Does this Ohio Judge’s retirement mean the end of state fair elections? | | Ohio
debtOr last year, Maureen O’Connor was essentially the only thing that was keeping Republicans from cementing their hold on the state legislature and congressional delegations. retired from his job as Chief Justice of need a judge I will retire when I am 70), reducing the chances of Ohioans getting a fair electoral map at any time in the future.
of Seven Divide Ruling Last year, O’Connor, a registered Republican, joined the Democratic Party and played a crucial swing vote role in stopping Ohio Republicans from enacting a map that was grossly distorted to their advantage. Every time the Supreme Court dismissed the map, Republicans plotted slightly in favor of the Democrats. None passed the court summons.
O’Connor’s confrontation with state legislative leaders was one of the most important redistricting battles in America.made it clear that he would ignore the impudent plans of state legislators voter approval Measures to limit serious partisan gerrymandering. It also highlighted the consequent role state courts can play in cracking down on gerrymandering. This could be ruled out entirely by the U.S. Supreme Court in its next lawsuit.
But in the end Republican In the state legislatures, the stalemate only ran out of time. Ohio had to have a map for last year’s election and implement gerrymander districts when there were no alternatives (unlike some other states, Ohio’s Supreme Court are not allowed to draw maps).
“I was kind of blown away by what they were doing, what they were proposing,” O’Connor said in an interview earlier this month, just weeks after retiring. [then it] It became abundantly clear that they were not going to do that. “
She described the current reorganization process as “a self-perpetuating control mechanism for one party”.
“That’s it,” she said. “Once you have electoral districts that give you a supermajority in Congress, you will be able to govern. Ohio through that lens.
“Then, when elections are being held using those maps, it will continue. The same people will be elected, they will have the same agenda, they will follow the same path.”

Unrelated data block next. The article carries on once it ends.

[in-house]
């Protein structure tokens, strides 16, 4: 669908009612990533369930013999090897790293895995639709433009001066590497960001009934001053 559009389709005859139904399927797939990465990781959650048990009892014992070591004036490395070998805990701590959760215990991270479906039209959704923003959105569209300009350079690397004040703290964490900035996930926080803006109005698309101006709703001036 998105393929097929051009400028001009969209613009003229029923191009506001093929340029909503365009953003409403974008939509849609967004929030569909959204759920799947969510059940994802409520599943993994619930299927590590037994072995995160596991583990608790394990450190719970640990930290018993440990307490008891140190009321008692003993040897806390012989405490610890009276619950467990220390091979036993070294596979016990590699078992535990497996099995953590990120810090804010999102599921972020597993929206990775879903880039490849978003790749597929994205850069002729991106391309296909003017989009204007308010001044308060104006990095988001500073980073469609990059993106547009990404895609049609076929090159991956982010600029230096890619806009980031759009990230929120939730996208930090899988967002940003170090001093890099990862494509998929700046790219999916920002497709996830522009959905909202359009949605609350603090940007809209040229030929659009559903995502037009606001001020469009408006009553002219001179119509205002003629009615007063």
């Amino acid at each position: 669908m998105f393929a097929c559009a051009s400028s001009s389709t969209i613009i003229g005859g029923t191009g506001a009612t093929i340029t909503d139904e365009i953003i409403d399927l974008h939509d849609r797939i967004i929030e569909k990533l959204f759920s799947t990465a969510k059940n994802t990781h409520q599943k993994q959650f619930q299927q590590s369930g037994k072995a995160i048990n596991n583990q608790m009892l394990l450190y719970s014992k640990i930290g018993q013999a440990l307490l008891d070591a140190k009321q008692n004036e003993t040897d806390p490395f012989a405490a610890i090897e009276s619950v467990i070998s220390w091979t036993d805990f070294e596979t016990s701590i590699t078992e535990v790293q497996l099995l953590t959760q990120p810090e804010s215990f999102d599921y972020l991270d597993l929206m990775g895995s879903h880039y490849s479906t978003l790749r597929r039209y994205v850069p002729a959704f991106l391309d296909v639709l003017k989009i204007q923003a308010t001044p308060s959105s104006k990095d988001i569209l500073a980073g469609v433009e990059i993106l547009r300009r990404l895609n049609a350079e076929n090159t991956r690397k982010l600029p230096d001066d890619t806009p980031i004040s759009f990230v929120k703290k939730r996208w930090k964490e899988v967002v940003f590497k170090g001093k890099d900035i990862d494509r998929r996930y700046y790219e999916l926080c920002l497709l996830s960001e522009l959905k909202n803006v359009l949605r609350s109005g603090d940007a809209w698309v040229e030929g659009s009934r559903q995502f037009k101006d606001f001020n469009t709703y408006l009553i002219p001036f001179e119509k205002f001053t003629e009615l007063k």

In 2022, Ohio voters elected representatives to the state legislature and legislature under an “unconstitutional map,” O’Connor said.
The state constitution requires the state legislature and legislative delegations to reflect Ohio’s party composition over the past decade, which is approximately 54% Republicans and 46% Democrats. But when Republicans faltered in coming up with a compliant plan, courts allowed them to use the unconstitutional instead of 2022.
O’Connor admitted the disturbing truth about gerrymandering. There are really no negative consequences for those who practice gerrymandering.
“No one in Washington is saying, ‘You weren’t properly chosen.’ I mean… people moved on,” she said. “It’s the same with the House of Commons. General Assembly. No one said, ‘You can’t vote for this because it’s illegal.’ Otherwise we will disobey your laws. Or it cannot be operated. They didn’t say that.”
Now the final barrier to the gerrymander map, O’Connor has disappeared from the court.New courts with Republicans still a 4 to 3 majoritymore sympathetic and more likely to endorse Republican gerrymandering, further strengthening Republican control in the state.
But the role O’Connor and the Ohio Supreme Court played in blocking redistricting shows how state courts can check legislators who attempt gerrymandering. However, in a lawsuit pending before the U.S. Supreme Court, moore vs harper, you can turn it over. In that case, attorneys for the North Carolina legislature argue that the U.S. Constitution does not allow state courts to invalidate congressional district maps or have a say in federal elections.
O’Connor said it would be “troublesome” for conservative lawyers who believe in unilateralism to interpret the U.S. Constitution from its original official meaning to accept such an idea. Little historical evidence exists.
“I think this is going too far by the legislature. I think it shakes the whole foundation of checks and balances. This is what our founding fathers wanted. That’s why we created two divisions,” she said.
Last year, when O’Connor opposed the Republican effort to gerrymander, there was some chatter among Republican lawmakers about whether she should be impeached. “It didn’t go anywhere – it’s a political drama,” she said.
But she’s also frustrated by the idea of being lumped with a Republican both in her state and nationally. I don’t mean that,” she said.
Ohio’s Supreme Court annulled the state’s legislative map for the first time just over a year ago, O’Connor wrote: another concurring opinion Voters in Ohio are taking up a constitutional amendment that would create an independent redistricting commission, proposing to completely strip politicians of their ability to draw districts. It was a brief but striking statement, a plea for voters in Ohio to do more to stop gerrymandering.
“It was true. It was necessary. It’s the only solution,” she said of her opinion.
O’Connor, now retired, has revealed that he plans to push for new constitutional amendments to create a more independent process.
“When asked what he was going to do after retirement, he nicely said that he was going to be with people who were ultimately considering constitutional reform…that would be fair.
“It’s going to be put on the ballot again. Constitutional amendment. God willing,” she said.
But when asked if he thinks Ohioans will have access to a political map that reflects the make-up of the state, O’Connor said: I really don’t know the answer to that. “
https://www.theguardian.com/us-news/2023/jan/26/ohio-judge-maureen-oconnor-republicans-gerrymandering-elections Does this Ohio Judge’s retirement mean the end of state fair elections? | | Ohio